ON January 9, 2010, I looked into the eyes of my beloved and vowed to take her as my wife,’to have and to hold, from this day forward, for better, for worse, for richer, for poorer, in sickness and health, until death do us part’.
Seven years and car full of children later, there can be no doubt that those vows have changed our lives completely – and for the better.
On September 12 up until November 7, Australians will be invited to take part in a postal plebiscite on the definition of marriage.
The government currently defines marriage as “the union of a man and a woman to the exclusion of all others, voluntarily entered into for life”.
The marriage debate has become unquestionably polarising and controversial in Australia, not least because it affects all of us.
Just post something on social media and see what happens.
Over the next three weeks, I will write three short columns on the marriage debate, what the Church teaches, and how this might influence our vote.
I focus here on the spirit with which we should engage, and what it is that we’re actually debating.
1. Debate with truth and love
Firstly, in St Paul’s letter to the Colossians, he writes, “conduct yourselves wisely toward outsiders, making the most of the time. Let your speech always be gracious, seasoned with salt, so that you may know how you ought to answer everyone”.
If we’re going to have a voice in this debate, we as Catholics, must engage with grace.
You may have noted that not all of the voices in the marriage debate are willing to be gracious and gentle, but not all of the voices claim to know and follow Jesus Christ.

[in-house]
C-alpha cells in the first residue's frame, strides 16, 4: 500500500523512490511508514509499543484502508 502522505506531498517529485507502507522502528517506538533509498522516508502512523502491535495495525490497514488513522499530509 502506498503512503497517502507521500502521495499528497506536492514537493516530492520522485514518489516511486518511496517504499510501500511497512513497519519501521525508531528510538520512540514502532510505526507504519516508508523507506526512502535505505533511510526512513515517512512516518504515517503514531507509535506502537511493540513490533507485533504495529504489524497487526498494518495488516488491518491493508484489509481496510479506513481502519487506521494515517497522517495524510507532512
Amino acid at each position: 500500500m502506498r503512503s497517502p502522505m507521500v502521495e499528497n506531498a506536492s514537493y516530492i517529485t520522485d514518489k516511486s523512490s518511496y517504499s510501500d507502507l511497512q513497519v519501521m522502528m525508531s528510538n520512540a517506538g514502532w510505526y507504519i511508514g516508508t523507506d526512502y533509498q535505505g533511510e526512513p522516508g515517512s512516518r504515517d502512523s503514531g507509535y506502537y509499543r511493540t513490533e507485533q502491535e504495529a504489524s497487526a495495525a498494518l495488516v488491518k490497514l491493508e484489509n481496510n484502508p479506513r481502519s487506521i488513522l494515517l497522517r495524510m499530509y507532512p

Jesus calls us, Catholics, to love our enemies and pray for those who persecute us (Matthew 5:43 – 48). So let’s speak the truth, but let’s be gracious, gentle and forgiving. Aggression is not the way of our Lord.
2. Understand the question
Secondly, we have seen some effective slogans particularly by the “Yes” campaign. Slogans such as “marriage equality” and “love is love” have powerfully moved people to feel a sense of injustice that those who are same-sex attracted cannot marry a person of the same gender.
It has created the sense that a “Yes” vote is a vote for equality and love, and a “No” vote is a vote against equality and love.
In order to engage on either side of the debate, we must be honest enough to recognise that everyone already has an equal right to marry.
No matter who you are and where you’re from or what your sexual orientation may be, you have a right to marry.
Marriage is however, by current definition, between a man and a woman, so in order to qualify; you must find someone of the opposite sex. All of that is to say that when you’re considering your own position, the question is not – “do we want equality” or “do we want love” – of course we want equality and love, but it is not equality and love that is at stake. The question is: should the government redefine marriage?
To consider this question, we must consider what the role of marriage plays in our society.
Are the vows I made back in 2010 important for society?